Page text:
Republican calls for US energy pivot

The Republican Fred Upton, who chairs the Energy and Commerce Committee within the US House of Representatives

The Republican Fred Upton, who chairs the Energy and Commerce Committee within the US House of Representatives

Fred Upton, the Republican who chairs the powerful Energy and Commerce Committee within the House of Representatives, has laid out his vision for a new US energy policy based on “abundance”, signaling how Republicans may approach energy issues in upcoming elections.

Much of Upton’s plan for a new “architecture of abundance” will be grating to the renewables industry.

His vision calls for the US to drop many of the policies it adopted as a result of energy shortages during the 1970s, and instead embrace its newfound energy wealth – including unleashing “energy diplomacy” on the world.

Upton – who accepts climate change is happening but not that it is man-made – also calls for huge investments in energy infrastructure, particularly transmission and distribution (including the controversial Keystone XL pipeline); the continued build-up of a “diverse” electricity generation base, including renewables, coal and nuclear; and more innovation in the energy and energy-efficiency spaces.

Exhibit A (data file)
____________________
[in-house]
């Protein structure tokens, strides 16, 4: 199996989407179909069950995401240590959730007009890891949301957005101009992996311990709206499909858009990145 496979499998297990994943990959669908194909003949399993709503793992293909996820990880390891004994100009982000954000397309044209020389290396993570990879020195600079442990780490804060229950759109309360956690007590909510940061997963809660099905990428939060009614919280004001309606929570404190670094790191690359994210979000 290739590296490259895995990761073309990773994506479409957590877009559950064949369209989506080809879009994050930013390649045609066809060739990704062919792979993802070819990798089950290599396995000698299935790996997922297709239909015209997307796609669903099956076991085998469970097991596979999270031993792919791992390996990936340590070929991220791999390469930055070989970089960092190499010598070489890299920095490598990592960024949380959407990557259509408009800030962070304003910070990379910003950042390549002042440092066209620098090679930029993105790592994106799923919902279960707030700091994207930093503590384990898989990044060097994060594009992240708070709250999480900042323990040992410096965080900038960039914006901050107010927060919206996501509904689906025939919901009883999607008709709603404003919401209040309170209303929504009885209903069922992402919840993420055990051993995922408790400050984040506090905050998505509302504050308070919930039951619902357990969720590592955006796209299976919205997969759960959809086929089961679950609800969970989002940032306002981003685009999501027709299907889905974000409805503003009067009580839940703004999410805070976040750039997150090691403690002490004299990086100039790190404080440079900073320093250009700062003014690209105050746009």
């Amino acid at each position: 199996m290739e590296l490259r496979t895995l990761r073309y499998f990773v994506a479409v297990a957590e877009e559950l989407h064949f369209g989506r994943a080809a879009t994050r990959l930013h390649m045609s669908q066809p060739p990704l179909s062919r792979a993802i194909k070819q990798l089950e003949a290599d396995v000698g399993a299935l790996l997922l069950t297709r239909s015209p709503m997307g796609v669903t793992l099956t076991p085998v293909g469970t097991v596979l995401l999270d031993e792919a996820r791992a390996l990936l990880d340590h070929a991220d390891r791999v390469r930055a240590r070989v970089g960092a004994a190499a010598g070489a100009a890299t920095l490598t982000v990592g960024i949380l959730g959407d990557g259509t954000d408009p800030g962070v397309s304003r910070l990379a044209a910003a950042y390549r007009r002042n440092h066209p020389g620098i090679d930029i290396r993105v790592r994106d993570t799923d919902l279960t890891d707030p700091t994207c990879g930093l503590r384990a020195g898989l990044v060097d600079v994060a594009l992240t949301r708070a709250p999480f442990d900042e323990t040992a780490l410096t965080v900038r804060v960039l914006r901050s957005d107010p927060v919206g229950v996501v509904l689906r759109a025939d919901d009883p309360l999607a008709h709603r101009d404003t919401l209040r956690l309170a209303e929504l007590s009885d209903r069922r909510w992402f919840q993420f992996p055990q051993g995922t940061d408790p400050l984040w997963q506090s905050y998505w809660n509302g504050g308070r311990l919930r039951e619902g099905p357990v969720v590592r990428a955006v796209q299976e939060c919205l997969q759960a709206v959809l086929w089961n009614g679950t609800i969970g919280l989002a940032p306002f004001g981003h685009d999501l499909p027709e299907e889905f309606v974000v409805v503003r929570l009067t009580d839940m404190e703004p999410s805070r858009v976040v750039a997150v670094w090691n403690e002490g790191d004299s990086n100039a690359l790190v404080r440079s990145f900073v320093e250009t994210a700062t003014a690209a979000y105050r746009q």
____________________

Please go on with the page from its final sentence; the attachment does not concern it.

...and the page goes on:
“We need to construct a whole range of tools to take full advantage of our energy abundance,” says Upton. “We need to better connect these resources to the people who need them. And we need to do it in a safe and responsible way that protects the environment.”

Thanks to the fracking revolution, the US this year overtook Saudi Arabia and Russia as the world’s largest combined producer of oil and gas. In 2005 the US produced just 65% of the energy it consumed; last year that figure rose to 84%.

Some aspects of the Republican’s plan may be helpful to renewables.

For example, House Republicans are pushing for faster approvals of natural gas export licenses, on the back of the shale-gas boom. Some environmentalists oppose greater fossil-fuel exports on principle, as do some manufacturing groups, which fear that greater exports would lead to a rise in natural gas prices domestically.

But many US renewables developers would view higher US gas prices very favourably.

On the other hand, the renewables sectors in places like Japan and Europe might take a less positive view of low-cost US gas flooding into their markets.

“We have an opportunity to use our energy as a diplomatic tool,” says Upton. “We can take care of our domestic needs and have enough energy left to let our allies buy it from us, rather than being held hostage to unstable regions of the world.”

Upton, of Michigan, has held his House seat for nearly 30 years, and the chairmanship of the Energy and Commerce Committee since the Republicans recaptured control of the House in the 2010 mid-term elections. He took over the role from the Democrat Henry Waxman, a widely respected pro-renewables climate hawk.

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